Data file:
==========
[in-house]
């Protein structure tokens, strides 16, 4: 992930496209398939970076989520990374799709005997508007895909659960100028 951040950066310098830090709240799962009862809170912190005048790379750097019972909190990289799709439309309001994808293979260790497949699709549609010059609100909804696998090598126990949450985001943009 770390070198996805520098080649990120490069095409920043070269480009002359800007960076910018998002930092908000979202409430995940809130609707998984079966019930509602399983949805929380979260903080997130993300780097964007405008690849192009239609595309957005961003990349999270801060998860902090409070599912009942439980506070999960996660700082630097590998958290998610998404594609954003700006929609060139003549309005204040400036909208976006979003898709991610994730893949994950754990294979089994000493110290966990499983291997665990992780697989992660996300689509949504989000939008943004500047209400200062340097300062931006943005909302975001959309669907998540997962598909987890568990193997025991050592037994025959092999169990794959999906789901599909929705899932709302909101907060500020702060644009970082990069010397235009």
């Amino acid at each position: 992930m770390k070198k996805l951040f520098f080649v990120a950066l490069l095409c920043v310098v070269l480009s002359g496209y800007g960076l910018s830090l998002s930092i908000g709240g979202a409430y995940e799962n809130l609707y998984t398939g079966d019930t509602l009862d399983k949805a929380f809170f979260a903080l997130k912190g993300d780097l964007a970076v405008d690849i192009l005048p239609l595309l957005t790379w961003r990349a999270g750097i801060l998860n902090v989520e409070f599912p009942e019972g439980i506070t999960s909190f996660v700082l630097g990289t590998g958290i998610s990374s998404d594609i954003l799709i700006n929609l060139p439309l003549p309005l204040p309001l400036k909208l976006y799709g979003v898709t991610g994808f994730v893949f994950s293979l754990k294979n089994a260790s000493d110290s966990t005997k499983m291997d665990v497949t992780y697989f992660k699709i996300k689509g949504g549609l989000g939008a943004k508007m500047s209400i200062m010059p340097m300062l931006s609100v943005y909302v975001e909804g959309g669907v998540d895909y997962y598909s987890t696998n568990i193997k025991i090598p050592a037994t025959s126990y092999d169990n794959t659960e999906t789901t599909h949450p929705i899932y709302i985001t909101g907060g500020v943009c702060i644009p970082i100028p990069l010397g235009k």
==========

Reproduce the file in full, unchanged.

[in-house]
């Protein structure tokens, strides 16, 4: 992930496209398939970076989520990374799709005997508007895909659960100028 951040950066310098830090709240799962009862809170912190005048790379750097019972909190990289799709439309309001994808293979260790497949699709549609010059609100909804696998090598126990949450985001943009 770390070198996805520098080649990120490069095409920043070269480009002359800007960076910018998002930092908000979202409430995940809130609707998984079966019930509602399983949805929380979260903080997130993300780097964007405008690849192009239609595309957005961003990349999270801060998860902090409070599912009942439980506070999960996660700082630097590998958290998610998404594609954003700006929609060139003549309005204040400036909208976006979003898709991610994730893949994950754990294979089994000493110290966990499983291997665990992780697989992660996300689509949504989000939008943004500047209400200062340097300062931006943005909302975001959309669907998540997962598909987890568990193997025991050592037994025959092999169990794959999906789901599909929705899932709302909101907060500020702060644009970082990069010397235009």
């Amino acid at each position: 992930m770390k070198k996805l951040f520098f080649v990120a950066l490069l095409c920043v310098v070269l480009s002359g496209y800007g960076l910018s830090l998002s930092i908000g709240g979202a409430y995940e799962n809130l609707y998984t398939g079966d019930t509602l009862d399983k949805a929380f809170f979260a903080l997130k912190g993300d780097l964007a970076v405008d690849i192009l005048p239609l595309l957005t790379w961003r990349a999270g750097i801060l998860n902090v989520e409070f599912p009942e019972g439980i506070t999960s909190f996660v700082l630097g990289t590998g958290i998610s990374s998404d594609i954003l799709i700006n929609l060139p439309l003549p309005l204040p309001l400036k909208l976006y799709g979003v898709t991610g994808f994730v893949f994950s293979l754990k294979n089994a260790s000493d110290s966990t005997k499983m291997d665990v497949t992780y697989f992660k699709i996300k689509g949504g549609l989000g939008a943004k508007m500047s209400i200062m010059p340097m300062l931006s609100v943005y909302v975001e909804g959309g669907v998540d895909y997962y598909s987890t696998n568990i193997k025991i090598p050592a037994t025959s126990y092999d169990n794959t659960e999906t789901t599909h949450p929705i899932y709302i985001t909101g907060g500020v943009c702060i644009p970082i100028p990069l010397g235009k």